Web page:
Simulated, annually averaged surface temperature (left) and precipitation (right) anomalies for the 4-year period June 1998–May 2002. Results are based on atmospheric GSMs forced with the observed, monthly varying SST and sea ice anomalies of the period. Three different models, each run in ensemble mode, were combined to yield a 50-member grand ensemble. Temperature departures are degrees Celsius computed relative to the models' 1971–2000 climatology. Precipitation departures are mm/year computed relative to the models' 1971–2000 climatology. The largest warm and dry departures are highlighted in red.

The immediate cause for sustained drought was an equally persistent tropospheric circulation pattern, and Fig. 4 (left) shows the 4-year–averaged 200-mbar height anomalies. An almost uninterrupted zonal belt of high pressure wrapped the middle latitudes. The GCMs simulate this feature (Fig. 4, right) and furthermore reproduce the local maxima in high pressure over the North Pacific, the central United States, and Asia. The spatial correlation of the observed and GCM-simulated 200-mbar height anomalies for the Northern Hemisphere poleward of 20°N is 0.7. The drying in the lower mid-latitudes is the direct result of this anomalous pressure pattern, and the atmospheric models confirm it to have been forced by the oceans. The GCM results are much less realistic in reproducing the wavy pattern of height anomalies over polar latitudes; thus, factors other than the oceans may have been responsible for the observed atmospheric circulation anomalies at the high latitudes, although model biases may also be responsible.

Figure 4

Observed (left) and simulated (right) annually averaged 200-mbar height anomalies during the 4-year period June 1998–May 2002. The atmospheric GCMs were forced with the observed, monthly varying SST and sea ice anomalies of the period. Three different models, each run in ensemble mode, were combined to yield a 50-member grand ensemble. Departures are meters computed relative to the observed and model-simulated 1971–2000 climatologies, respectively. Centers of maximum positive height anomalies in the mid-latitudes are denoted by H.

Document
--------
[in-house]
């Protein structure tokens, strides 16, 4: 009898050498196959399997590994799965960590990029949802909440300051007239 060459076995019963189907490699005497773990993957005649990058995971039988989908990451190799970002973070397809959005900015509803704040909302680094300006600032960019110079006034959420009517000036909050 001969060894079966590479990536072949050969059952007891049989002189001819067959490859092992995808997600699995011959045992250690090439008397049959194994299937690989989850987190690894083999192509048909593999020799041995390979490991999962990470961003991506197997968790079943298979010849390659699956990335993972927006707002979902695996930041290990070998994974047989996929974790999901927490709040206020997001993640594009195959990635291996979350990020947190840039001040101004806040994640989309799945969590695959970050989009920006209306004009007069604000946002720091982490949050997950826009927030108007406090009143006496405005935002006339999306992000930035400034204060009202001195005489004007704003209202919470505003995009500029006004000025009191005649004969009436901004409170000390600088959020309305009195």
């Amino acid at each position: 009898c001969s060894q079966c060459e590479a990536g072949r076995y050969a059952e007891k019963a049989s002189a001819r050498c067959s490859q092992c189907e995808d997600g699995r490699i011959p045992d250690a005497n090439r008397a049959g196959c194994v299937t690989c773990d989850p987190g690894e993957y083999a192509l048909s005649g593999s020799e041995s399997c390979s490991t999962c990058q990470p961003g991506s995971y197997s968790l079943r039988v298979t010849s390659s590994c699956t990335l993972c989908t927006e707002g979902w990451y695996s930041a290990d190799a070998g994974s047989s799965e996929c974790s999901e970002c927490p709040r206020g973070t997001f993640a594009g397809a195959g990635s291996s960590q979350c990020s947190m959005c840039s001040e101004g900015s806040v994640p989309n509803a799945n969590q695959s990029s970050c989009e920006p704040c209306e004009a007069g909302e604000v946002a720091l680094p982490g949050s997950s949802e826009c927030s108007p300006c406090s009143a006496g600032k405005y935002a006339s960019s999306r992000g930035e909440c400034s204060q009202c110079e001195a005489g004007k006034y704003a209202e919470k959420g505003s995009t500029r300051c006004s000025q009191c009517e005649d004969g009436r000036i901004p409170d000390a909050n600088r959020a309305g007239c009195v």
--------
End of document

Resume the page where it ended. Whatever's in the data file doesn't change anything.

The likelihood of a tropical origin for the midlatitude circulation pattern is suggested by the fact that both observed and simulated atmospheric anomalies exhibit strong symmetry with respect to the equator, such that the Southern Hemisphere anomalies during the period mirror those in the Northern Hemisphere (17). Three additional experiments were performed to isolate the role of the tropical SSTs. In one, the spatial pattern and amplitude of the June 1998–May 2002 4-year–averaged SST anomaly between 30°N and 30°S (Fig. 5, top) was specified as a seasonally invariant, fixed forcing. In the second, only the anomalously warm SSTs of this field were specified, and in the third only the anomalously cold SSTs were specified (18). Outside these regions, climatological SSTs were specified. A 20-member ensemble was performed for each scenario, and the annually averaged Northern Hemisphere precipitation response of each ensemble is shown in Fig. 5(lower panels). Much of the pattern of midlatitude drying seen in observations and in the GCM ensembles forced by realistic monthly varying global SST is reproduced with this simplification of the tropical SST forcing (Fig. 5, left), as is the pattern of the 200-mbar height anomalies (18, 19). The anomalously warm and cold portions of the tropical SSTs (Fig. 5, middle and right) each influence the drying signal over the United States and portions of the Mediterranean and Asia, but reproduction of the full drying pattern appears to require the constructive action of both. This synergy of impacts provides an additional clue as to why the tropical oceans exerted such strong control over atmospheric events leading to the droughts of 1998–2002. Together with the unusual persistence of the tropical-wide SST anomaly pattern itself, the modeling results offer compelling evidence that the widespread mid-latitude drought was strongly determined by the tropical oceans. It is thus more than figurative, although not definitive, to claim that this ocean was “perfect” for drought insofar as it satisfied many of the requirements for severe, sustained precipitation deficits and temperature increases.